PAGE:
If I hadn’t quite known what to expect before the performance started, I was at least imagining that the evening might be a bit challenging, a bit modernist. There was certainly one lengthy piece that was Kluster-esque in its awkwardness, played by fingertip on something that looked like a set of electronic steel drums (but almost certainly wasn’t). There’s a clip of it, here, (I think) on YouTube:

 

But a lot of the evening was made up of playful improvisations, led by the probing insistence of Riley’s keyboard and coloured enthusiastically by surreal guitar fills from Giyan Riley, with occasional vocal interventions in a Native American style. Sometimes, the compositions meandered, sometimes they coursed forward with purpose and direction. All of it was performed with relish and a sense of joy. I don’t think he addressed his audience once (there was one apologetic aside from Gyan) but I never felt he was aloof, It was a giddy, friendly, captivating and occasionally jazzy feast.

I’ve got some quite nice recordings of the evening, although I have absolutely no idea of names – I’ve tried to disguise this lack of knowledge by taking the post-modernistic approach of numbering rather than naming them. Of course, if anyone knows better…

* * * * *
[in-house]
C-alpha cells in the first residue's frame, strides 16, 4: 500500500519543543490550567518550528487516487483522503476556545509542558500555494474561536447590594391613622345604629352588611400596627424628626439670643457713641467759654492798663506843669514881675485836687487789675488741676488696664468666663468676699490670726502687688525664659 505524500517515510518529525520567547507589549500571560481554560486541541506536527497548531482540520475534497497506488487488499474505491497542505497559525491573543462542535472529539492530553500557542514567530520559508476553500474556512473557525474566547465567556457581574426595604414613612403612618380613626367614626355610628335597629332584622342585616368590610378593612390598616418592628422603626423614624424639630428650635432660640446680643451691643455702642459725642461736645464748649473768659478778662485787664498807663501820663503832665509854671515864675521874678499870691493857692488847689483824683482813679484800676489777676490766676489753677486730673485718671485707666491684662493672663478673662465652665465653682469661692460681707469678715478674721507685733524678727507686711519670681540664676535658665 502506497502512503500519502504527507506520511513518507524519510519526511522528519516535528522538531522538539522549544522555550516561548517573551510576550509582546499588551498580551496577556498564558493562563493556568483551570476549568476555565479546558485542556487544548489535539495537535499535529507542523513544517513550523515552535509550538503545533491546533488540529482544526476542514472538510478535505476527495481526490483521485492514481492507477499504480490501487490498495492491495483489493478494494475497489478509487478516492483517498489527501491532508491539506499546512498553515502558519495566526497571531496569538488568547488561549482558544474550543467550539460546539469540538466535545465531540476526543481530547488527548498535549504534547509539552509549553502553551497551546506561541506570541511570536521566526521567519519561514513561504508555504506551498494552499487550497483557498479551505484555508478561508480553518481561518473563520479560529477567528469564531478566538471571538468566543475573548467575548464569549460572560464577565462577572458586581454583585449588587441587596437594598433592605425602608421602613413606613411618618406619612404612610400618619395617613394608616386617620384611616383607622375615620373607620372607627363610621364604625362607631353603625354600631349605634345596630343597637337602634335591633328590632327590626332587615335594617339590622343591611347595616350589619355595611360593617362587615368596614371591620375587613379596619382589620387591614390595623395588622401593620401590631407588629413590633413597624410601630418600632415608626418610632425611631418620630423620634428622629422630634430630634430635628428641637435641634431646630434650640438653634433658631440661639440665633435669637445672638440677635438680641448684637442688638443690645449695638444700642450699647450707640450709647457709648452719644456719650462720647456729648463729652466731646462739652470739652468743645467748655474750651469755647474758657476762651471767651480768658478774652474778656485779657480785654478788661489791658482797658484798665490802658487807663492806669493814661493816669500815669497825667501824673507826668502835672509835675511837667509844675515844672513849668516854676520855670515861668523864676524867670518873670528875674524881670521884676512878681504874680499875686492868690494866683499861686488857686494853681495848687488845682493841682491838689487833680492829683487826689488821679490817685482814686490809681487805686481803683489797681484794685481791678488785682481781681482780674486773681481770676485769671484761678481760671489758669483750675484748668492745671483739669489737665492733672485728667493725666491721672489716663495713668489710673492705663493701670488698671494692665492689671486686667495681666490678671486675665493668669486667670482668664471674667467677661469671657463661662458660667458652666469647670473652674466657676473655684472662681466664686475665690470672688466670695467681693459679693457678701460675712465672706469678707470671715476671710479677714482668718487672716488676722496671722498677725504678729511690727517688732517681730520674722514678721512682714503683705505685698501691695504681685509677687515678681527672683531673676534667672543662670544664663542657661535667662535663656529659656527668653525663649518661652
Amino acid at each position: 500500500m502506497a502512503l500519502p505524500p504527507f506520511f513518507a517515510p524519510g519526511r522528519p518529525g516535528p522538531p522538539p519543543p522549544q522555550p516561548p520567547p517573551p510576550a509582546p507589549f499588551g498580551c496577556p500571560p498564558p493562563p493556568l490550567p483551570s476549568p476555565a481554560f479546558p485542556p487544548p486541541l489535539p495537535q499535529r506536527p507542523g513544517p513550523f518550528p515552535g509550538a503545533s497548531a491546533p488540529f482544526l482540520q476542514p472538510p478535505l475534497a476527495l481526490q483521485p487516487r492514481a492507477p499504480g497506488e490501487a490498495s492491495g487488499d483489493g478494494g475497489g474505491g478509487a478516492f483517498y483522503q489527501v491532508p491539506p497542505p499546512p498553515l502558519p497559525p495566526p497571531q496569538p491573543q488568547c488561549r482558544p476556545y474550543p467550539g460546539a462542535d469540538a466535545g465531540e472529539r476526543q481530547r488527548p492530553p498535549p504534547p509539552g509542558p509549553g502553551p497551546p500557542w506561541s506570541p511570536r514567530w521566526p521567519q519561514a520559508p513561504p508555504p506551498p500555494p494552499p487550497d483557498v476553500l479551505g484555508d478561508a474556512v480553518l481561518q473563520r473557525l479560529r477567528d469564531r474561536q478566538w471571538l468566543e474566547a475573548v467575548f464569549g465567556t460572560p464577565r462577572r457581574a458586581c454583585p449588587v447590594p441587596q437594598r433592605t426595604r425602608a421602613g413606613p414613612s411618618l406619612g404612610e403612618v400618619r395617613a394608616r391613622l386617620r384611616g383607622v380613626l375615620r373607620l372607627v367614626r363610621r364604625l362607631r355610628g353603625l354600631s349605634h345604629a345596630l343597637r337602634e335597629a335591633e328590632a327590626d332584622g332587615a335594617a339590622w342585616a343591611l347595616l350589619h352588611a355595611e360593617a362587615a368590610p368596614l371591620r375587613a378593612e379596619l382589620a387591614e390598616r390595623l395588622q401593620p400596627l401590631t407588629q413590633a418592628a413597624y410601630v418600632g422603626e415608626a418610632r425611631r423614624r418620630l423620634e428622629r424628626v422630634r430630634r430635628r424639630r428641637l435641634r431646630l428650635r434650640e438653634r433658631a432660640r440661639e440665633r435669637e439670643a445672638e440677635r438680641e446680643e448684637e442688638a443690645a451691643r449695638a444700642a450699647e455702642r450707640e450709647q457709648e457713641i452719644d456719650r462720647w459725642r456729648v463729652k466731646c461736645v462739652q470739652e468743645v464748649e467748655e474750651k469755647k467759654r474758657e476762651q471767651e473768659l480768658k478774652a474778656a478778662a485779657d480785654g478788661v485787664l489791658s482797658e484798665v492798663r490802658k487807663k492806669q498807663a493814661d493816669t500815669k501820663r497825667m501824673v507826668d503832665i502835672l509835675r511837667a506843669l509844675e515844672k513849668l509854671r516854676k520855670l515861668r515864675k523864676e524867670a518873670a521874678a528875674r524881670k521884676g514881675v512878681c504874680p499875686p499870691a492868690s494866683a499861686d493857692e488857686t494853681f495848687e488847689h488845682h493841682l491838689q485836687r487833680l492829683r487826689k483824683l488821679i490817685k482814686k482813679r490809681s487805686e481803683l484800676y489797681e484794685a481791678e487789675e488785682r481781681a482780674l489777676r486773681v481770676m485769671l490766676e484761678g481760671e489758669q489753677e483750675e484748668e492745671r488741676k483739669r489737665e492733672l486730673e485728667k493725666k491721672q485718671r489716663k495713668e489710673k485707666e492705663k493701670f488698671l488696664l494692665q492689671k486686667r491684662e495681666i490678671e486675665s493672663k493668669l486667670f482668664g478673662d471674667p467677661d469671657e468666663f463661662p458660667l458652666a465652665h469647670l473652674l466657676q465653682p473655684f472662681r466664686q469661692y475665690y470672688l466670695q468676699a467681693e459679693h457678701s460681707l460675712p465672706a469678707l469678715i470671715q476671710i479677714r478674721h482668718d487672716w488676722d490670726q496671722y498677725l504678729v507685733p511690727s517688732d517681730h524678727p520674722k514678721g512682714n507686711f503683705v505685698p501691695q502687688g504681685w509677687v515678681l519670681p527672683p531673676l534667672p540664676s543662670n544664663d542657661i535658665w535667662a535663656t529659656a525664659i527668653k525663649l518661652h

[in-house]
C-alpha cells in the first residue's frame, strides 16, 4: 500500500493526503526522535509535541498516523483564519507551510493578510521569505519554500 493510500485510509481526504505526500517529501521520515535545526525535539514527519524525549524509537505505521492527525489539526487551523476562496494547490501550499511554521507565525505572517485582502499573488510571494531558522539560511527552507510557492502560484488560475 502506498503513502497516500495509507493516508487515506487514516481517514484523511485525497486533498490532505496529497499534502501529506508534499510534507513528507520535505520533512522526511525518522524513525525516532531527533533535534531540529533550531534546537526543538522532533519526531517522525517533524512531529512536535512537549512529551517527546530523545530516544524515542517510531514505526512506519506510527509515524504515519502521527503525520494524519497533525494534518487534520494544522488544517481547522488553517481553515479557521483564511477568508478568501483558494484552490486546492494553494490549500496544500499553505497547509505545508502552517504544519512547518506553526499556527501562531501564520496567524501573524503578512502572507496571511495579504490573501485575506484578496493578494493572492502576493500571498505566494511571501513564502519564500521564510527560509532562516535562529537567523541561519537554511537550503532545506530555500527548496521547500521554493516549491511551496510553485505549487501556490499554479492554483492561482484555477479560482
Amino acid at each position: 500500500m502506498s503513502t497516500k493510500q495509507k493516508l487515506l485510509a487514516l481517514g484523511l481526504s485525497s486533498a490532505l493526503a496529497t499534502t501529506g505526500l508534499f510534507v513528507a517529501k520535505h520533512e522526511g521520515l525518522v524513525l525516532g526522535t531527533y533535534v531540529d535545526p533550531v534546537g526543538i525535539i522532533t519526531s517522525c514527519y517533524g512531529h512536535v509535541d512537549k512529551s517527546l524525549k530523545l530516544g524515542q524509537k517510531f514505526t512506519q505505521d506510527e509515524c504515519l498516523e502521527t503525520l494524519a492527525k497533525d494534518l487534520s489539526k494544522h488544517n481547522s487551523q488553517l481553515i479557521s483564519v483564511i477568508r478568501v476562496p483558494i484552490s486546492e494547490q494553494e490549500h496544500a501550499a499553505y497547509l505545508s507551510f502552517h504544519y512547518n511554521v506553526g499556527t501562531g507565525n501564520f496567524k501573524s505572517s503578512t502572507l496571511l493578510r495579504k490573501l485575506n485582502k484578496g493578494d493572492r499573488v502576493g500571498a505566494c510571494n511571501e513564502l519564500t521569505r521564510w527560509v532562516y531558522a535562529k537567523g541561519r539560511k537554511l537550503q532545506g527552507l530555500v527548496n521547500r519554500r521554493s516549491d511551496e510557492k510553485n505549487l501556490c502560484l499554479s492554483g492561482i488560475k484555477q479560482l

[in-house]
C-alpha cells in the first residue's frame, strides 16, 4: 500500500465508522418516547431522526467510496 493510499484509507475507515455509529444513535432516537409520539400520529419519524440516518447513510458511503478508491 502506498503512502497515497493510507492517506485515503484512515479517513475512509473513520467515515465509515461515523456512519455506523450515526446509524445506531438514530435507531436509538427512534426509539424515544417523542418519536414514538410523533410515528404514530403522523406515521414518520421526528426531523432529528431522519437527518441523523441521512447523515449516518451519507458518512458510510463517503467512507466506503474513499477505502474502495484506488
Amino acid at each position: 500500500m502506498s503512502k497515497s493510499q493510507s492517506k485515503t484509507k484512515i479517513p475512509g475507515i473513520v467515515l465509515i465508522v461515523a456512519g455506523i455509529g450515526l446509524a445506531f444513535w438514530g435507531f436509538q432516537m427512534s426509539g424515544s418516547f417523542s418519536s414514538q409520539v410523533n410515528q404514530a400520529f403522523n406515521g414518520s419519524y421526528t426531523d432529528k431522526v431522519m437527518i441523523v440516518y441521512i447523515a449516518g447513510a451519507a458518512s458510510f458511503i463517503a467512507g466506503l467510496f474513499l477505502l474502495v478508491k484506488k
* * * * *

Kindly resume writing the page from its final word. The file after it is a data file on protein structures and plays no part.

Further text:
No 2

No 4

It’s a snake with a line, a shape with only one eye!

Whoo-hoo! The Easter holidays have well and truly begun!

Teachers around the country can lie in, loaf about and generally look back sheepishly at the days when they thought they were going to have to get a real job.

Usually this is the cue for scenes of modest revelry – possibly even a trip to the pub on a Tuesday night, but this Easter has begun with myself and fellow-traveller Coleser jumping into a car, zig-zagging across the country in search of the full range of sybaritic delights the East Midlands can offer. With his customary eye for the deal, Coleser had spotted that not only were Gloucester due to play that Sunday in Northampton, a town where we have friends who could be persuaded to put us up for a night; but also this lot of grubby hooligans were due to play there the night before.

Pigs Pigs Pigs Pigs Pigs Pigs Pigs, Esquires, Bedford

We probably should get this out of the way, first – the name, it’s just daft, a pain in the arse, and not the only thing about the band that I don’t really get (and I’d be adrift without Coleser’s ingenious nursery-rhyme-themed way of counting off the “pigs”).

In what’s becoming something of a recurring theme, I was not really familiar with the porcine oeuvre, excepting the odd (ultimately unsuccessful) foray onto YouTube. The impression I was left with was that this was lead-lined, heavy, heavy music.

A gig’s a gig, though, eh? And we rocked up at what may turn out to be my only visit to Bedford’s foremost indie venue, with hope in the heart and a ticket in the pocket – and let me tell you, friends, life doesn’t get a whole lot better than this. In times of national humiliation and chicanery, a Gig is, refreshingly, still most definitely a Gig.